Managing money as a couple is something that’s deeply personal. You and your partner may be perfectly compatible in the bedroom, but breaking out a spreadsheet and talking about how you spend is often fraught with stress.
Our attitudes about money, especially in relationships, are shaped by complex family stories. Perhaps your mother never had access to your family’s bank accounts. As a result, you may want to have complete control over your finances. Or maybe your parents believe that a couple is only viable if they share a bank account. You follow in their footsteps and merge finances once you get married. Add in differentiated spending habits and a wage gap, and it becomes clear why money is such a difficult topic for some couples.
Though money management for couples is highly personal, there are tools and tricks you can use to keep yourself — and your partner — financially safe, no matter your situation.
For some, it makes sense to keep finances completely separated. Apps such as Venmo, the Cash App and Splitwise are awesome ways to split the bill on dates, at the grocery store and on major purchases.
“It’s super easy to input when you buy something and [you] can split bills in half or by adjustment,” says reader Lainy on the app Split Wise. “It's an amazing app.”
Other partners have opted to share small things: You can make your partner an authorized user on your credit card to take advantage of points (as long as you both pay it back, of course).
“We are both authorized users on each other’s credit cards because we were trying to hit minimum spends for bonuses at separate times,” reader Molly says of her long-distance boyfriend.
You can also consider linking bank accounts. This option only works if you both bank at the same institution. Linking accounts allows you to easily transfer money from one bank account to another online.
You can also create this link for a joint account. This options works well if you want to have a “yours, mine and ours” approach to money. You both can choose to put a certain amount of money into that joint account, which you use to pay bills, buy groceries and eventually for children.
“My boyfriend and I [have a joint account] and it’s super easy for our shared expenses,” reader Danielle says. “Having separate [accounts] helps us maintain autonomy as well.”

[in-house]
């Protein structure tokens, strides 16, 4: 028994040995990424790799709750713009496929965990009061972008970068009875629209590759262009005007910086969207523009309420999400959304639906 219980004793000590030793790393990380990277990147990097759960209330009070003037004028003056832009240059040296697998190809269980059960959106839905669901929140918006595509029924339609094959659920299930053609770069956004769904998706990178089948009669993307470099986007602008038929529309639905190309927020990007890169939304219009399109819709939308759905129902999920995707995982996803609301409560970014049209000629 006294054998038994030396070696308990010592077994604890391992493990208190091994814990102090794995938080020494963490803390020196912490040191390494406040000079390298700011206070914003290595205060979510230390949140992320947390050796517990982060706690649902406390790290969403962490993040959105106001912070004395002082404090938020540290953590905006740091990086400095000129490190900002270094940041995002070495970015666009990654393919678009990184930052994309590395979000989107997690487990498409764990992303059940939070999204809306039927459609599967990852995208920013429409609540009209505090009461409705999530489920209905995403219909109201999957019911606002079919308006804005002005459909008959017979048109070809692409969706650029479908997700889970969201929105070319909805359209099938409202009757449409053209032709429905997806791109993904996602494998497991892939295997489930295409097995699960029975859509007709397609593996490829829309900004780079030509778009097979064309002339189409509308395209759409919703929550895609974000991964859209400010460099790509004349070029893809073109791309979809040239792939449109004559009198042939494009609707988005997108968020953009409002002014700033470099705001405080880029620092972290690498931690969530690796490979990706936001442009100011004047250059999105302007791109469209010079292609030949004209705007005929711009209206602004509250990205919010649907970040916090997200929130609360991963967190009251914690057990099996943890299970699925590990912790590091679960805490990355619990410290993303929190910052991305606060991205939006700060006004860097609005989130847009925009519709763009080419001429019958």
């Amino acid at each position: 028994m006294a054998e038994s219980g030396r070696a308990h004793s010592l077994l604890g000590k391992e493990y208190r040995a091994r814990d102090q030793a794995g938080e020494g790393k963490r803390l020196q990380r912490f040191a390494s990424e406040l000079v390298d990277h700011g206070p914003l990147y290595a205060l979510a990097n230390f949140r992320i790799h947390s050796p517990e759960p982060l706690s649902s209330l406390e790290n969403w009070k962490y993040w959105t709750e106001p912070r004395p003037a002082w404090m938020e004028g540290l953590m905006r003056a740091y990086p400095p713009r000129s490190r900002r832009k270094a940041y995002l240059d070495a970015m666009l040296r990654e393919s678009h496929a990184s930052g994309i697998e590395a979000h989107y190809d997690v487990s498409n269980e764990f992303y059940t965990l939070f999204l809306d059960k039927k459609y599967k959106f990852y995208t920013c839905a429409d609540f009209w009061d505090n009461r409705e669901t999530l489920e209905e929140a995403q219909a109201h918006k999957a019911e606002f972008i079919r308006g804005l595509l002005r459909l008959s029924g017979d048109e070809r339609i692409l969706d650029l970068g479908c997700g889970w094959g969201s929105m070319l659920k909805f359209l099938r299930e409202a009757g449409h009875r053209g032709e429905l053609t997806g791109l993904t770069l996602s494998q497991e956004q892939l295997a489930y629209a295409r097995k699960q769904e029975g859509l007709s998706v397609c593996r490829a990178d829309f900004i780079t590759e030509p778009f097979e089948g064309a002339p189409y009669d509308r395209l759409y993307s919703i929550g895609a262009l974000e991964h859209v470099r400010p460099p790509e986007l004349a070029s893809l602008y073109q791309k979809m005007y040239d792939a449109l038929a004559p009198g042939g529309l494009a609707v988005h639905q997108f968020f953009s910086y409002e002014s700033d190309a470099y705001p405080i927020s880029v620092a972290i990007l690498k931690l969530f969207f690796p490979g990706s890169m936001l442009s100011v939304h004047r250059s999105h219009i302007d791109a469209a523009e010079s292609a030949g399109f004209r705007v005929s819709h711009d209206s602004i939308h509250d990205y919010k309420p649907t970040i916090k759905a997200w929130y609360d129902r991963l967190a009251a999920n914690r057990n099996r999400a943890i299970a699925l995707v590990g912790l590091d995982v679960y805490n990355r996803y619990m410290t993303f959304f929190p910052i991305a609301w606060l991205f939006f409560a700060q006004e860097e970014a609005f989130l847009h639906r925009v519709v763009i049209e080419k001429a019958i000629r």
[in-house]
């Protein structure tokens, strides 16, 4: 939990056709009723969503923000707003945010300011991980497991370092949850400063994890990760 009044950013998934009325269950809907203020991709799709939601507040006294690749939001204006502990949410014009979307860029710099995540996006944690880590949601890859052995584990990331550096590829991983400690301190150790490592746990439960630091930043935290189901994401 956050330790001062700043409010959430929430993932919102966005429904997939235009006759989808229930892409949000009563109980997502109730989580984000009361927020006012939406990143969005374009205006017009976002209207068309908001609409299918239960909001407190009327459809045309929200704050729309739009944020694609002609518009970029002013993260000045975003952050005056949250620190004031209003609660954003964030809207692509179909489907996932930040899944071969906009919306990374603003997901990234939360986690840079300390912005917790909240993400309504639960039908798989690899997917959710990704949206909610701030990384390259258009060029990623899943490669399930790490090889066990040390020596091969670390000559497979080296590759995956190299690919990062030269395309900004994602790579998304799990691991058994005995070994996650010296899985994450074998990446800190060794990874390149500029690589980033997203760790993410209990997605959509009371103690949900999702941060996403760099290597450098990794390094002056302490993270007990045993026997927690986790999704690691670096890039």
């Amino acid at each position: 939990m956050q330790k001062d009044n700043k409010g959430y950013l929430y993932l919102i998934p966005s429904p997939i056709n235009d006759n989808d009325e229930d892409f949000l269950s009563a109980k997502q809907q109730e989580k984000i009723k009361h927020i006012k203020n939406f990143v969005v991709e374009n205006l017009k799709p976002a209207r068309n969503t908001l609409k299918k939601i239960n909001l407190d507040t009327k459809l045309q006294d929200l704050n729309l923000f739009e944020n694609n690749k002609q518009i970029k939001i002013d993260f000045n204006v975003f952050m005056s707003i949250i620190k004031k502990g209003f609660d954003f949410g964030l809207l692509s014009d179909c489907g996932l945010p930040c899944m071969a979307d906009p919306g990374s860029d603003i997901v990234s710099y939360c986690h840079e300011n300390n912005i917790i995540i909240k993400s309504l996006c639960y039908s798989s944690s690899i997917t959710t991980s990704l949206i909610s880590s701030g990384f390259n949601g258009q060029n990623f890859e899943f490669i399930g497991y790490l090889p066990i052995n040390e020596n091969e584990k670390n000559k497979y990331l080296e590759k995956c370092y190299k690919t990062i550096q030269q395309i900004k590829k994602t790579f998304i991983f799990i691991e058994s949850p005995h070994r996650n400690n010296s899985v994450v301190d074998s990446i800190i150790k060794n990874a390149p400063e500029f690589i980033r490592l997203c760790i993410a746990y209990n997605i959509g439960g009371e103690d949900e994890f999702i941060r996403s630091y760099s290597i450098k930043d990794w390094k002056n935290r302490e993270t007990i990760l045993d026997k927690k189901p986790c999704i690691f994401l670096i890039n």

Reader Nicole agrees.
“It's nice to be able to treat yourself without someone ‘looking over your shoulder,’ so to speak,” she says. “I think it could cause resentment examining each other's splurges.”
When you create a joint bank account, it’s important to know that in the event of a breakup, each partner is entitled to half of the money in the account, no matter who put more money into it. Additionally, if your partner chooses not to pay taxes or bills, that joint account is at risk of debt collection because their name is on it. That said, if your partner passes away, sharing a bank account with them will streamline the process of accessing their assets.
For some readers, completely combined finances carries baggage. This approach to money can be used as a means of control in unhealthy relationships. Financial abuse is very real, and it involves one partner preventing the other from making or using money. It usually keeps a victim from leaving their abuser because they don’t have the resources to live on their own.
However, a healthy relationship can thrive with combined finances. In some families, it makes a ton of sense to completely combine finances.
“I mulled around many times before we got married about whether or not to combine it but as my mother suggested to me (and I absolutely agree), ‘You're about to combine your life with someone [and] two become one. It's no longer ‘your’ money, it's ‘our’ money,’” reader Marisa says.
This is especially true when children come into play. It often becomes easier to account for their expenses through shared money.
How do you and your partner manage money? Share your story in our Facebook group.
- Alicia McElhaney / She Spends Issue #40